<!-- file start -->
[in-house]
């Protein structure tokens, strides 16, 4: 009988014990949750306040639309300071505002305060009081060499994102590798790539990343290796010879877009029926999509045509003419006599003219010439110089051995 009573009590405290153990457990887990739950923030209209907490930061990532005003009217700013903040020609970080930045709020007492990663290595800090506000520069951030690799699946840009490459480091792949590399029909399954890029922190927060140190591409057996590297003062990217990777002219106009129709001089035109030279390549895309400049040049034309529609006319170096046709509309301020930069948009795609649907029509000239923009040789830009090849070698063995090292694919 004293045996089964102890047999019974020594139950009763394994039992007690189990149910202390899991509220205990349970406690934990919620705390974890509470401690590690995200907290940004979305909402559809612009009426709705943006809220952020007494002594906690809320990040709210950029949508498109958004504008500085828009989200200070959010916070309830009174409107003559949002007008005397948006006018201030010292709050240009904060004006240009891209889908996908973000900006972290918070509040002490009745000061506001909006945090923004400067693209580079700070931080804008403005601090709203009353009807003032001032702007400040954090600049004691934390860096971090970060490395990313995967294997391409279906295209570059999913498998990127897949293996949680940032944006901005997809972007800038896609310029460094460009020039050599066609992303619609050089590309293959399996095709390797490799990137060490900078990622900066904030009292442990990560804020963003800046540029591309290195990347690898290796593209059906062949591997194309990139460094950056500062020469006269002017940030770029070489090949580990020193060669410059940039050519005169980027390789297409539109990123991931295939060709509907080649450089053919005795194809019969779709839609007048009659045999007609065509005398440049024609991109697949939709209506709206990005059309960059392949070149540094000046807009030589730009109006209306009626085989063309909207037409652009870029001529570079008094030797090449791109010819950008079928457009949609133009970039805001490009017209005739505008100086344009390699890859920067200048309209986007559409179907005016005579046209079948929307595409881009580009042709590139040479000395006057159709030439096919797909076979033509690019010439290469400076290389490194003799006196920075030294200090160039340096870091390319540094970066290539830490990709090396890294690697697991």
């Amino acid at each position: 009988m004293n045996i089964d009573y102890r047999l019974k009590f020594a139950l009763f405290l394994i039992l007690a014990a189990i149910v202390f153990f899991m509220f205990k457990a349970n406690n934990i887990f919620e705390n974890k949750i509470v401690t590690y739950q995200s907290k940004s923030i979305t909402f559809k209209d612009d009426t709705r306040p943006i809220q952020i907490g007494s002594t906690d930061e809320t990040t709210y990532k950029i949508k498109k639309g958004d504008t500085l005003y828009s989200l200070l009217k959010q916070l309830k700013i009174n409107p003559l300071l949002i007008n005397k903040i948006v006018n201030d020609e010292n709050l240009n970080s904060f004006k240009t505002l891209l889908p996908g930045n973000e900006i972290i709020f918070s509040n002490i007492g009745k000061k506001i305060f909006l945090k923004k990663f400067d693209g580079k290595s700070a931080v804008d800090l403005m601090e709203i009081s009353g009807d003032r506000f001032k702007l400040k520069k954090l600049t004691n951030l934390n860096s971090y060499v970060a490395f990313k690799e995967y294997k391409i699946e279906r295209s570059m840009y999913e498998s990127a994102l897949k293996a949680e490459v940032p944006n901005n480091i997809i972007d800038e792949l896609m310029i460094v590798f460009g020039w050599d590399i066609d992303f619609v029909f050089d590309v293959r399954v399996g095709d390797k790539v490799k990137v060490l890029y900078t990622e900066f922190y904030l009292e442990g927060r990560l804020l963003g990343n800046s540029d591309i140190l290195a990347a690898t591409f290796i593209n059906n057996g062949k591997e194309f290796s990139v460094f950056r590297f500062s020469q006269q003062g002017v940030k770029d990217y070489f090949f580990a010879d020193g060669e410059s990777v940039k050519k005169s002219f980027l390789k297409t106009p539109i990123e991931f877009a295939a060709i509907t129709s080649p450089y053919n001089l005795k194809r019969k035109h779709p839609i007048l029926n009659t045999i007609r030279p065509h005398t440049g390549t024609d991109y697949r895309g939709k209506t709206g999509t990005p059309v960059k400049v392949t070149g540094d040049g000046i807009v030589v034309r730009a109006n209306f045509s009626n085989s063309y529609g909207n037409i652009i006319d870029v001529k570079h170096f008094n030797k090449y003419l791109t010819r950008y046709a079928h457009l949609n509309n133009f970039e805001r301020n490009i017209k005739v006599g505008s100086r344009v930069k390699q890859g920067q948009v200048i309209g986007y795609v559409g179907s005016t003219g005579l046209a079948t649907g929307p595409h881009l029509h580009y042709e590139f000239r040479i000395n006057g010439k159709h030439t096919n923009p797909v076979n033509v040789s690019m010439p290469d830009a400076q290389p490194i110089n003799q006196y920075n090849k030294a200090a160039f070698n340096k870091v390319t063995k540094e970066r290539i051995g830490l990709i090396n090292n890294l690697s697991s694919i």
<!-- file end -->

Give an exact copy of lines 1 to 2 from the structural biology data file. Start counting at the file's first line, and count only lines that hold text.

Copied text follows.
[in-house]
């Protein structure tokens, strides 16, 4: 009988014990949750306040639309300071505002305060009081060499994102590798790539990343290796010879877009029926999509045509003419006599003219010439110089051995 009573009590405290153990457990887990739950923030209209907490930061990532005003009217700013903040020609970080930045709020007492990663290595800090506000520069951030690799699946840009490459480091792949590399029909399954890029922190927060140190591409057996590297003062990217990777002219106009129709001089035109030279390549895309400049040049034309529609006319170096046709509309301020930069948009795609649907029509000239923009040789830009090849070698063995090292694919 004293045996089964102890047999019974020594139950009763394994039992007690189990149910202390899991509220205990349970406690934990919620705390974890509470401690590690995200907290940004979305909402559809612009009426709705943006809220952020007494002594906690809320990040709210950029949508498109958004504008500085828009989200200070959010916070309830009174409107003559949002007008005397948006006018201030010292709050240009904060004006240009891209889908996908973000900006972290918070509040002490009745000061506001909006945090923004400067693209580079700070931080804008403005601090709203009353009807003032001032702007400040954090600049004691934390860096971090970060490395990313995967294997391409279906295209570059999913498998990127897949293996949680940032944006901005997809972007800038896609310029460094460009020039050599066609992303619609050089590309293959399996095709390797490799990137060490900078990622900066904030009292442990990560804020963003800046540029591309290195990347690898290796593209059906062949591997194309990139460094950056500062020469006269002017940030770029070489090949580990020193060669410059940039050519005169980027390789297409539109990123991931295939060709509907080649450089053919005795194809019969779709839609007048009659045999007609065509005398440049024609991109697949939709209506709206990005059309960059392949070149540094000046807009030589730009109006209306009626085989063309909207037409652009870029001529570079008094030797090449791109010819950008079928457009949609133009970039805001490009017209005739505008100086344009390699890859920067200048309209986007559409179907005016005579046209079948929307595409881009580009042709590139040479000395006057159709030439096919797909076979033509690019010439290469400076290389490194003799006196920075030294200090160039340096870091390319540094970066290539830490990709090396890294690697697991």